Hoax or hopeful? Sky high or pie-in-the-sky? German architect Jakob Tigges has unleashed a daring plan to create a man-made mountain in Berlin – not exactly a feature you instantly associate with the German city, but if this “project” gets approval that could change. According to The Berg website, Berliners are getting behind the project as another tourist-attracting (money-making) option for their fair city.
The 1,000m-tall fake mountain is proposed for the site of the former Tempelhof airport and would be the largest man-made mountain ever constructed, even collecting snow on its peak. But although an uninhabitable monolith of this magnitude might look appealing to some, funding for it might be another matter. Not to mention the environmental impact of such a structure.
Via the Berg website, Tigges writes: “While big and wealthy cities in many parts of the world challenge the limits of possibility by building gigantic hotels with fancy shapes, erecting sky-high office towers or constructing hovering philharmonic temples, Berlin sets up a decent mountain … Hamburg, as stiff as flat, turns green with envy, rich and once proud Munich starts to feel ashamed of its distant Alp-panorama and planners of the Middle-East, experienced in taking the spell off any kind of architectural utopia immediately design authentic copies of the iconic Berlin-Mountain.”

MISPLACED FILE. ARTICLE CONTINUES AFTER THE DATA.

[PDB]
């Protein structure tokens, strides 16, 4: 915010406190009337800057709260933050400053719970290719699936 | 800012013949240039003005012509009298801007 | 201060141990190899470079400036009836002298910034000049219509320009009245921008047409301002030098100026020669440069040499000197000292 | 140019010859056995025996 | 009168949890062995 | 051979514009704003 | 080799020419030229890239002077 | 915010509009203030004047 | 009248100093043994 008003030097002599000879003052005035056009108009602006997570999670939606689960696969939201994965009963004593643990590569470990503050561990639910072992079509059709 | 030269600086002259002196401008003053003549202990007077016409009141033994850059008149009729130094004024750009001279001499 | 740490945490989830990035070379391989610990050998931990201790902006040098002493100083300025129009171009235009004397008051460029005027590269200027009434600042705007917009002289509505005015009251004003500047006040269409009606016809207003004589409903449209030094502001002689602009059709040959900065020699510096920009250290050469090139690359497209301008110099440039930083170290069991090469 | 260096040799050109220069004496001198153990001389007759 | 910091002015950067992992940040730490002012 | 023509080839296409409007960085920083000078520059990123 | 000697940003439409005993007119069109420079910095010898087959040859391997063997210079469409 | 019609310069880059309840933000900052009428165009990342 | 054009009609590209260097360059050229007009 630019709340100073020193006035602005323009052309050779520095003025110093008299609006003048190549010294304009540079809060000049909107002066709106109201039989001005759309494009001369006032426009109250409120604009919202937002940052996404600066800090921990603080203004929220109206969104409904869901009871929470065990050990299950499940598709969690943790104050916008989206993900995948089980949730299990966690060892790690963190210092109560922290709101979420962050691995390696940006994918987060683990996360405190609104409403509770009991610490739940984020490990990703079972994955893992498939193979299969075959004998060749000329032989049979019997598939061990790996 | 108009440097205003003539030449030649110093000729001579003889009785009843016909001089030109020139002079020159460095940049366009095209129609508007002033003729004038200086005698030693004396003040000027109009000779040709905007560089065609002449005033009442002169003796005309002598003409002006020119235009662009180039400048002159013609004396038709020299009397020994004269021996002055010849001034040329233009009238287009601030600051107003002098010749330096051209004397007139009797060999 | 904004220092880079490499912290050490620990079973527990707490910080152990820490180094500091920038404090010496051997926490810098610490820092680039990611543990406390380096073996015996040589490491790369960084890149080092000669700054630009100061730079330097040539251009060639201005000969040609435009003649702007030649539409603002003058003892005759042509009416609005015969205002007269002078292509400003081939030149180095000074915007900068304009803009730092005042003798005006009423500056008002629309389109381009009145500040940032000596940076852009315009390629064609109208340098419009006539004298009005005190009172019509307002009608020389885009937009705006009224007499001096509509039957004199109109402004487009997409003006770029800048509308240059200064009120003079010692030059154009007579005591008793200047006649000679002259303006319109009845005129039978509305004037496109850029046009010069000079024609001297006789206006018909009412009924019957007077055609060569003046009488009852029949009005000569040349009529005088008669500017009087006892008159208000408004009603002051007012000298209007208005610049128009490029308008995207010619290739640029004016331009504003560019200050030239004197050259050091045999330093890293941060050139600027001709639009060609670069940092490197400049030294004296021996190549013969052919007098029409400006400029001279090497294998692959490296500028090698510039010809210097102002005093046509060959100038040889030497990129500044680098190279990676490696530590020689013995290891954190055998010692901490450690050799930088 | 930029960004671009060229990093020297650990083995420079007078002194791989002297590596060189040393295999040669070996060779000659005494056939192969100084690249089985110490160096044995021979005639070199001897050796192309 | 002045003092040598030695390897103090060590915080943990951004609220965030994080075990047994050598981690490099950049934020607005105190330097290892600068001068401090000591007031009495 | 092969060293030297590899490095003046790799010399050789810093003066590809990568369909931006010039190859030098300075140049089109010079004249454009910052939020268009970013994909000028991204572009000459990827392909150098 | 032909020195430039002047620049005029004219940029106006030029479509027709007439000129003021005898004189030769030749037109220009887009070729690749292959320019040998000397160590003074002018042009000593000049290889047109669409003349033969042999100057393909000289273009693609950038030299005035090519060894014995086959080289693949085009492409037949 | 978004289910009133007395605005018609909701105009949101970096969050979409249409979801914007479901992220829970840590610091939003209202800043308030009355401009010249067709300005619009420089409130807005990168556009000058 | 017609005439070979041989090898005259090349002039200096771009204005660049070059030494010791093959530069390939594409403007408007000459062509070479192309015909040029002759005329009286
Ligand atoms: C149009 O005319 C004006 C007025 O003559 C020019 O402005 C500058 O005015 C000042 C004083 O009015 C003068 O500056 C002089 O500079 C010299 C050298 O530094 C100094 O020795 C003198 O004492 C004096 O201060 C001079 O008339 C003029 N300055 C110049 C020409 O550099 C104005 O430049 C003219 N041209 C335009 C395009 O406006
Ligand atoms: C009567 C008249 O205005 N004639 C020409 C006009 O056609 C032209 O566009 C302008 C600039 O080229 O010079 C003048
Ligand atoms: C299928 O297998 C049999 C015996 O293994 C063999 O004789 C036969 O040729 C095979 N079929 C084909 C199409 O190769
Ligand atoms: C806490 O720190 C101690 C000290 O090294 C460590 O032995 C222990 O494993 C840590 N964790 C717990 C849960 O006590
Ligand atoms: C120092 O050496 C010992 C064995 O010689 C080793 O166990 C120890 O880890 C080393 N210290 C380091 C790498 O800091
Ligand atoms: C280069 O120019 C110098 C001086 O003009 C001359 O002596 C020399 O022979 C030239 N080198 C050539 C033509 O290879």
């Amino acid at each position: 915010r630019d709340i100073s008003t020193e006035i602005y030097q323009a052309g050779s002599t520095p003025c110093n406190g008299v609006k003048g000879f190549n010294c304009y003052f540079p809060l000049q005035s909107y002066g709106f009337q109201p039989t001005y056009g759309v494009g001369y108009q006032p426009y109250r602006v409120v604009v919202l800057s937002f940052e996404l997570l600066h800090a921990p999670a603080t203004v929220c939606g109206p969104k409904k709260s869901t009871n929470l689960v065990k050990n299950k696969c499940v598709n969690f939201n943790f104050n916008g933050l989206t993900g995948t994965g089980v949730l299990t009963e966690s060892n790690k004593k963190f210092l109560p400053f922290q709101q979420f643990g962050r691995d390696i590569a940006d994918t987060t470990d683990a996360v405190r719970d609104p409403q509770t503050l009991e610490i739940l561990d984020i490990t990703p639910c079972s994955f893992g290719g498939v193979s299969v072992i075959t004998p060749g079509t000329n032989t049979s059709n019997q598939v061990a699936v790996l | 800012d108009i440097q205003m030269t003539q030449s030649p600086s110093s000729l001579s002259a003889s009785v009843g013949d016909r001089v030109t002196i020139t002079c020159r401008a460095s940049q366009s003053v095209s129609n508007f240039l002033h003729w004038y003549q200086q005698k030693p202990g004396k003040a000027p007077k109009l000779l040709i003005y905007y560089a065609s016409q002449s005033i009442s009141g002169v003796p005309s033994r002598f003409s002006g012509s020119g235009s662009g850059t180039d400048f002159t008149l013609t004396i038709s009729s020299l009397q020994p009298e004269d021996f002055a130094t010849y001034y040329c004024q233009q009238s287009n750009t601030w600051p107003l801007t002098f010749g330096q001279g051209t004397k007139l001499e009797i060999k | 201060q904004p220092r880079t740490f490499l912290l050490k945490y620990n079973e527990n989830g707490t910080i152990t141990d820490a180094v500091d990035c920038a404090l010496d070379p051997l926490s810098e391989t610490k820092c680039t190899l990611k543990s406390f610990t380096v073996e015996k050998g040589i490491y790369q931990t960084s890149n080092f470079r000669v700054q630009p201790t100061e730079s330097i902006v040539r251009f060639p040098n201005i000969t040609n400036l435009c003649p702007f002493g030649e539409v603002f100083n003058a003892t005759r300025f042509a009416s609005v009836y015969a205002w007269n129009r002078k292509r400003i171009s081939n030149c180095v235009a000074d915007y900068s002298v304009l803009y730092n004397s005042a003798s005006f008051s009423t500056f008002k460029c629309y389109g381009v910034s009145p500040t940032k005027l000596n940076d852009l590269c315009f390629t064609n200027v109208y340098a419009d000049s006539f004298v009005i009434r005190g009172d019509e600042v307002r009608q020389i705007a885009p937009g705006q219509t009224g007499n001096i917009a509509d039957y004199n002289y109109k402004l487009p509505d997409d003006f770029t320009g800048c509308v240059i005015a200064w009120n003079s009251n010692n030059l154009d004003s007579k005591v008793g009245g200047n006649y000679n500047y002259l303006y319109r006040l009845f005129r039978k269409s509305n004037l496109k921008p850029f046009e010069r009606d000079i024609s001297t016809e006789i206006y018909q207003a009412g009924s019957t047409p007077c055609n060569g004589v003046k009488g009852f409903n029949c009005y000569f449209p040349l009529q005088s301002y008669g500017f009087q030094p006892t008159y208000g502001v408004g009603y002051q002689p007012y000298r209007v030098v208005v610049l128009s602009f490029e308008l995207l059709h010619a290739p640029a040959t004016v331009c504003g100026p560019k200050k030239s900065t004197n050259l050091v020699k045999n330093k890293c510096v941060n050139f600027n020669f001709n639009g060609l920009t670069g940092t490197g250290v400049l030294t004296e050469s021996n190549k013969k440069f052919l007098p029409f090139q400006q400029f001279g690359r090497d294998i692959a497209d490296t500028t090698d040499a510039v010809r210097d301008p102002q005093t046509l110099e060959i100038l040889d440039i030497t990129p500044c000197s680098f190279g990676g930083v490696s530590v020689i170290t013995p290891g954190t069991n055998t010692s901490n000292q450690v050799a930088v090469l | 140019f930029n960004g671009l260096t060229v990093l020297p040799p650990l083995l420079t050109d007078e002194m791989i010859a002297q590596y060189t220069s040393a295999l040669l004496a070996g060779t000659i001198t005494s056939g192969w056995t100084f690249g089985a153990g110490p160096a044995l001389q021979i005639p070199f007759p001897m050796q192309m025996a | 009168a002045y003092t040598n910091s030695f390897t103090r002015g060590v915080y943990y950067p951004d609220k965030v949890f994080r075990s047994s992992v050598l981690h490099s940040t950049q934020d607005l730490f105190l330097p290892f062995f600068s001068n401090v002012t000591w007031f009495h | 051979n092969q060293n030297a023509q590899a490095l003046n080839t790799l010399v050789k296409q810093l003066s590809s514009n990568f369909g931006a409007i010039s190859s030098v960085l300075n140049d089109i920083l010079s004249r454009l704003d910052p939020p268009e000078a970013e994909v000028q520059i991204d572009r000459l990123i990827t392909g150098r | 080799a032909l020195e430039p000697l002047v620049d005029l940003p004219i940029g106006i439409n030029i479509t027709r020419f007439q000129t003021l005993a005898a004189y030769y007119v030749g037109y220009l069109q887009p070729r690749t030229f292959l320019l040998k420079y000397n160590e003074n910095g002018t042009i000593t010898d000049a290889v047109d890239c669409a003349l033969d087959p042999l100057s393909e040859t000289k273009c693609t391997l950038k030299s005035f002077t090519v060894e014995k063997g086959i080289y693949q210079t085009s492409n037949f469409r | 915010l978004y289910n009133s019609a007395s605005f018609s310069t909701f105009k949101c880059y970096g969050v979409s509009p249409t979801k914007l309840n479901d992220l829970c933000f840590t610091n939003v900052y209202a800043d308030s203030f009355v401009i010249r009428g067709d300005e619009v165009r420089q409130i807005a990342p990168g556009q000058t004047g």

Whether the world is gullible or people truly want to see and experience The Berg, the project is attracting a lot of local media, a huge following on Facebook and looks to have some product endorsements already. The mountain is so big it would alter the weather surrounding it and attract a wide range of flora and fauna. It would also provide Berliners with a convenient location to enjoy a range of activities including skiing, hang-gliding and rock climbing.
It seems like a monumental task, but we’ll keep a watching brief on The Berg to see if Berlin can indeed make a mountain out of a molehill. What do you think? Potential man-made monstrosity or marvel?